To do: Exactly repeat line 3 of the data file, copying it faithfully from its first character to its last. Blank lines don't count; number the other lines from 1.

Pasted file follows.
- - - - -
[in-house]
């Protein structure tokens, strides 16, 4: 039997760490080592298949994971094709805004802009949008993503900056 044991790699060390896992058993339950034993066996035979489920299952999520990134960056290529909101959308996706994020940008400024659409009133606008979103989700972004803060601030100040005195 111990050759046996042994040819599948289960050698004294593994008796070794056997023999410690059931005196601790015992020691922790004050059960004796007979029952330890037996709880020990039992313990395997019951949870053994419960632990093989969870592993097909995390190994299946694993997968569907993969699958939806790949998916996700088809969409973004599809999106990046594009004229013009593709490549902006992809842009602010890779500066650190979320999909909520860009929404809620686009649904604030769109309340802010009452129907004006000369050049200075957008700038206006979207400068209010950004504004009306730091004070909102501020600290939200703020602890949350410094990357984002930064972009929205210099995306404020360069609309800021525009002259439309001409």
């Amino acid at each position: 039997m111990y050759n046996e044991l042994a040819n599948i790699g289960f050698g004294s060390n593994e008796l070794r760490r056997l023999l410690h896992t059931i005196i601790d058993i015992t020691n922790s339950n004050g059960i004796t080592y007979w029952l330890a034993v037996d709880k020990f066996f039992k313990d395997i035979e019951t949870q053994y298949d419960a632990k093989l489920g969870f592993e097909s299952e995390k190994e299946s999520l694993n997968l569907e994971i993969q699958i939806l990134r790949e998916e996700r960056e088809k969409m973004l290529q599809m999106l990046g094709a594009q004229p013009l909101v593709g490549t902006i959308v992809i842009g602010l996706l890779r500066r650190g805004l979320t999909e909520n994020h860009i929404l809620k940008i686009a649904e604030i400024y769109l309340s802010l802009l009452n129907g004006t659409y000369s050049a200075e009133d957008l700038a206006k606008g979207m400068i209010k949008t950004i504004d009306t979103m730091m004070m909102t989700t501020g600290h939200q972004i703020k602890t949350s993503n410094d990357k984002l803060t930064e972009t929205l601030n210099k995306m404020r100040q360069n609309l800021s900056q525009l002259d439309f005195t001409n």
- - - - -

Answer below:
């Amino acid at each position: 039997m111990y050759n046996e044991l042994a040819n599948i790699g289960f050698g004294s060390n593994e008796l070794r760490r056997l023999l410690h896992t059931i005196i601790d058993i015992t020691n922790s339950n004050g059960i004796t080592y007979w029952l330890a034993v037996d709880k020990f066996f039992k313990d395997i035979e019951t949870q053994y298949d419960a632990k093989l489920g969870f592993e097909s299952e995390k190994e299946s999520l694993n997968l569907e994971i993969q699958i939806l990134r790949e998916e996700r960056e088809k969409m973004l290529q599809m999106l990046g094709a594009q004229p013009l909101v593709g490549t902006i959308v992809i842009g602010l996706l890779r500066r650190g805004l979320t999909e909520n994020h860009i929404l809620k940008i686009a649904e604030i400024y769109l309340s802010l802009l009452n129907g004006t659409y000369s050049a200075e009133d957008l700038a206006k606008g979207m400068i209010k949008t950004i504004d009306t979103m730091m004070m909102t989700t501020g600290h939200q972004i703020k602890t949350s993503n410094d990357k984002l803060t930064e972009t929205l601030n210099k995306m404020r100040q360069n609309l800021s900056q525009l002259d439309f005195t001409n």